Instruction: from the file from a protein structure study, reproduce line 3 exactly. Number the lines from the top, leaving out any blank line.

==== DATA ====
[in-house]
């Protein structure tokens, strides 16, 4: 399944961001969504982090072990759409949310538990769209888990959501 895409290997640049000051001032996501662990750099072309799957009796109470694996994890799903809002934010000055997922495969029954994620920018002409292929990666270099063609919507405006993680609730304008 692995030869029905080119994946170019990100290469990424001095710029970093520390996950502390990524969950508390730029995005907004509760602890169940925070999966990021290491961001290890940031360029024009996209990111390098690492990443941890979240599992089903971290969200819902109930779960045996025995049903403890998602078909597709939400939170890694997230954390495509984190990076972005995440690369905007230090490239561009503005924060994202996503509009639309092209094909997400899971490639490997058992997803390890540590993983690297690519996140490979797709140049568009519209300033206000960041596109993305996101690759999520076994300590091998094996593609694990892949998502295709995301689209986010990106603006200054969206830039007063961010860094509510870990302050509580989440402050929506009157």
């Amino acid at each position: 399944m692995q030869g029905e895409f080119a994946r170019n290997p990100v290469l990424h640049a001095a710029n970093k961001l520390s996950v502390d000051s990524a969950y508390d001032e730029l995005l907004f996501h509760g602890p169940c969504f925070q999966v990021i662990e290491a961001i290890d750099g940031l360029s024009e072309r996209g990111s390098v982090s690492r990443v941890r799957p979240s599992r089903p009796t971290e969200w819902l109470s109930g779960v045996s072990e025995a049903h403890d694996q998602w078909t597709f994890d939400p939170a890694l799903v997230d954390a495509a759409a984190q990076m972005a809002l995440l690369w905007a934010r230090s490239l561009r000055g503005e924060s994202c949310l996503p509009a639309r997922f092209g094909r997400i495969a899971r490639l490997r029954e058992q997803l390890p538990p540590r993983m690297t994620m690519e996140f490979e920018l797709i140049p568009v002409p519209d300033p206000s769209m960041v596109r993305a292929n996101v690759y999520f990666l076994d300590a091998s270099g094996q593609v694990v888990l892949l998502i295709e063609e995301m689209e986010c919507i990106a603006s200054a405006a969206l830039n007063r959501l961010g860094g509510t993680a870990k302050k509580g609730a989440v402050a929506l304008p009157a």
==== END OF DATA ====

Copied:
């Amino acid at each position: 399944m692995q030869g029905e895409f080119a994946r170019n290997p990100v290469l990424h640049a001095a710029n970093k961001l520390s996950v502390d000051s990524a969950y508390d001032e730029l995005l907004f996501h509760g602890p169940c969504f925070q999966v990021i662990e290491a961001i290890d750099g940031l360029s024009e072309r996209g990111s390098v982090s690492r990443v941890r799957p979240s599992r089903p009796t971290e969200w819902l109470s109930g779960v045996s072990e025995a049903h403890d694996q998602w078909t597709f994890d939400p939170a890694l799903v997230d954390a495509a759409a984190q990076m972005a809002l995440l690369w905007a934010r230090s490239l561009r000055g503005e924060s994202c949310l996503p509009a639309r997922f092209g094909r997400i495969a899971r490639l490997r029954e058992q997803l390890p538990p540590r993983m690297t994620m690519e996140f490979e920018l797709i140049p568009v002409p519209d300033p206000s769209m960041v596109r993305a292929n996101v690759y999520f990666l076994d300590a091998s270099g094996q593609v694990v888990l892949l998502i295709e063609e995301m689209e986010c919507i990106a603006s200054a405006a969206l830039n007063r959501l961010g860094g509510t993680a870990k302050k509580g609730a989440v402050a929506l304008p009157a």